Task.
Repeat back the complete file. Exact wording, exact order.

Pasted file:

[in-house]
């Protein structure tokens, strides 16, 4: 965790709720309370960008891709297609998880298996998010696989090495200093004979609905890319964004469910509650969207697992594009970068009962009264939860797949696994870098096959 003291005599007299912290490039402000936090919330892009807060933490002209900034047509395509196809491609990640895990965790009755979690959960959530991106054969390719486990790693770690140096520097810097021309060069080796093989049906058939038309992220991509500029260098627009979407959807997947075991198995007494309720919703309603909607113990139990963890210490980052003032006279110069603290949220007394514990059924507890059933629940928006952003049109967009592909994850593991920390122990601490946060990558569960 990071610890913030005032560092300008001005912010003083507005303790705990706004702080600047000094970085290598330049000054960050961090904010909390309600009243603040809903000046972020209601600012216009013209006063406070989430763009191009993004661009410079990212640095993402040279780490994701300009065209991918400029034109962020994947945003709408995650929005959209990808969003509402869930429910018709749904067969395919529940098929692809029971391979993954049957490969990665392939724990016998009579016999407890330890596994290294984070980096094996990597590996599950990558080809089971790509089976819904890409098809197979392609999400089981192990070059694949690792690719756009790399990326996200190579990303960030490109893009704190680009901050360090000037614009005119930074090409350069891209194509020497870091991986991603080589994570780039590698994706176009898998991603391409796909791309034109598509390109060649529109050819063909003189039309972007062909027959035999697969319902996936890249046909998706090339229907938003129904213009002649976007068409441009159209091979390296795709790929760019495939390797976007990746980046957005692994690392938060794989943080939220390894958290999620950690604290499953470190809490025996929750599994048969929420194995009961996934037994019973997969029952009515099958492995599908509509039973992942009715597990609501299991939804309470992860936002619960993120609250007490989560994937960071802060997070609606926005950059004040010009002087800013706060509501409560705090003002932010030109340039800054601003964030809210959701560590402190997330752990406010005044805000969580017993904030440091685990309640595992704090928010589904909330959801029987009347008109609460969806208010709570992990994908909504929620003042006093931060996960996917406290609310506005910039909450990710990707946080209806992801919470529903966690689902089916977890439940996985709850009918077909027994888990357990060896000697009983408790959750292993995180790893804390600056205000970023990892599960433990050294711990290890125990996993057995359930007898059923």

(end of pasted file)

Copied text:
[in-house]
């Protein structure tokens, strides 16, 4: 965790709720309370960008891709297609998880298996998010696989090495200093004979609905890319964004469910509650969207697992594009970068009962009264939860797949696994870098096959 003291005599007299912290490039402000936090919330892009807060933490002209900034047509395509196809491609990640895990965790009755979690959960959530991106054969390719486990790693770690140096520097810097021309060069080796093989049906058939038309992220991509500029260098627009979407959807997947075991198995007494309720919703309603909607113990139990963890210490980052003032006279110069603290949220007394514990059924507890059933629940928006952003049109967009592909994850593991920390122990601490946060990558569960 990071610890913030005032560092300008001005912010003083507005303790705990706004702080600047000094970085290598330049000054960050961090904010909390309600009243603040809903000046972020209601600012216009013209006063406070989430763009191009993004661009410079990212640095993402040279780490994701300009065209991918400029034109962020994947945003709408995650929005959209990808969003509402869930429910018709749904067969395919529940098929692809029971391979993954049957490969990665392939724990016998009579016999407890330890596994290294984070980096094996990597590996599950990558080809089971790509089976819904890409098809197979392609999400089981192990070059694949690792690719756009790399990326996200190579990303960030490109893009704190680009901050360090000037614009005119930074090409350069891209194509020497870091991986991603080589994570780039590698994706176009898998991603391409796909791309034109598509390109060649529109050819063909003189039309972007062909027959035999697969319902996936890249046909998706090339229907938003129904213009002649976007068409441009159209091979390296795709790929760019495939390797976007990746980046957005692994690392938060794989943080939220390894958290999620950690604290499953470190809490025996929750599994048969929420194995009961996934037994019973997969029952009515099958492995599908509509039973992942009715597990609501299991939804309470992860936002619960993120609250007490989560994937960071802060997070609606926005950059004040010009002087800013706060509501409560705090003002932010030109340039800054601003964030809210959701560590402190997330752990406010005044805000969580017993904030440091685990309640595992704090928010589904909330959801029987009347008109609460969806208010709570992990994908909504929620003042006093931060996960996917406290609310506005910039909450990710990707946080209806992801919470529903966690689902089916977890439940996985709850009918077909027994888990357990060896000697009983408790959750292993995180790893804390600056205000970023990892599960433990050294711990290890125990996993057995359930007898059923």